Preliminary results of a long-term program to investigate the tectonic history of the Gulf of Mexico principally through the use of multichannel seismic reflection methods indicate that knowledge of the deep part of the Gulf contributes significantly to understanding of the evolution of its continental margins. Reasonable and usual stratigraphic principles, based on marine reflection data, can be used successfully to interpret the geologic history of such regions.

The stratigraphic unit which contains the Upper Jurassic salt responsible for the diapirs of the deep Gulf of Mexico now can be recognized throughout this region, and diapirs have been located as far east as the base of the West Florida Scarp. Basement structural arches which seem responsible for the reef growth controlling the Florida and Campeche Scarps also are present in the Yucatan Straits. All of the post-Jurassic units of the deep Gulf of Mexico pinch out by depositional overlap against the Florida Scarp on the east, the Campeche Scarp on the south, and the newly discovered basement feature in the Florida Strait. There is no evidence of faulting associated with these scarps.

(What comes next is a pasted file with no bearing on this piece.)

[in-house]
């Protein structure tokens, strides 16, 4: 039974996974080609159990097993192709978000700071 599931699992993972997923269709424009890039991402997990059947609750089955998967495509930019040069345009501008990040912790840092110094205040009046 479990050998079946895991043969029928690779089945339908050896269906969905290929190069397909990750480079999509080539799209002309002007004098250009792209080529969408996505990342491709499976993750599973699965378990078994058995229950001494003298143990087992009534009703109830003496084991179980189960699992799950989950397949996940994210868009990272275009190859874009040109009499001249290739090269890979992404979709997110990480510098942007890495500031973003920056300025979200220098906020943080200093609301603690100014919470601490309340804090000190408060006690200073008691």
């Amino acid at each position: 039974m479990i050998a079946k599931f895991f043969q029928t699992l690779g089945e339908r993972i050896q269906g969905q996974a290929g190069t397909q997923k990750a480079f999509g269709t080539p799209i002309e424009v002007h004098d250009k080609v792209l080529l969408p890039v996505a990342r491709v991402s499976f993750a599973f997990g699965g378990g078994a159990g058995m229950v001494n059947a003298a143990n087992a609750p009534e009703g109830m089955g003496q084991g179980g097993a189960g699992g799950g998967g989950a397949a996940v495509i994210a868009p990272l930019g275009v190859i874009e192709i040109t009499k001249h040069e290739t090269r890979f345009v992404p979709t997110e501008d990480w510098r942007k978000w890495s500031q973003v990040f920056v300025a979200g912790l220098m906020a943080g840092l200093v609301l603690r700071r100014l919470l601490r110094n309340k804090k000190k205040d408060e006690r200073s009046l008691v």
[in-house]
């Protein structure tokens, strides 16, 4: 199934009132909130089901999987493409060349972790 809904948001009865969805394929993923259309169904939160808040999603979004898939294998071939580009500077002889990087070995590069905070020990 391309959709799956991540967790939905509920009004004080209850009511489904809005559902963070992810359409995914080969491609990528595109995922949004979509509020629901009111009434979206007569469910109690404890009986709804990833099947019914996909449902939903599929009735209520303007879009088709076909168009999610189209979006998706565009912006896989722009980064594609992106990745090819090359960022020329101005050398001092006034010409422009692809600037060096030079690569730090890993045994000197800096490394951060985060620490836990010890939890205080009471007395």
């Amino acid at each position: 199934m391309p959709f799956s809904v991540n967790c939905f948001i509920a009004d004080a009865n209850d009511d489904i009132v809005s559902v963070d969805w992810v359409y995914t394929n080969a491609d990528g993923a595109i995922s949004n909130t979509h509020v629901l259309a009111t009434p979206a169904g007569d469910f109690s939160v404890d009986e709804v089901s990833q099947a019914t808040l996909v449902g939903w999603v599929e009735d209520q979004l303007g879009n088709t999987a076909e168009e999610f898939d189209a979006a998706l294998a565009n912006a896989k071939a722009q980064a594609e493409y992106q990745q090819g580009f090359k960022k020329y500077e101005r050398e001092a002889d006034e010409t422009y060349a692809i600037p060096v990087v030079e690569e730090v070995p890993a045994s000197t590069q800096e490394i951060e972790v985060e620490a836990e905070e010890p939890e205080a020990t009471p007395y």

The post-Jurassic through Miocene sedimentary rocks of the deep gulf originally continued north of the Sigsbee Scarp, and completely across the Mexican Ridges on the west. Deformation by detachment sliding and diapirism progressed southward on the United States margin throughout the Cenozoic and occurred suddenly in the folded Mexican Ridges in the late Pliocene or Pleistocene. There is no evidence in the deep Gulf of Mexico of pre-Pleistocene deep-sea cones. The large deep-sea cone of the present Mississippi River is a prominent and unique feature of the Gulf of Mexico.

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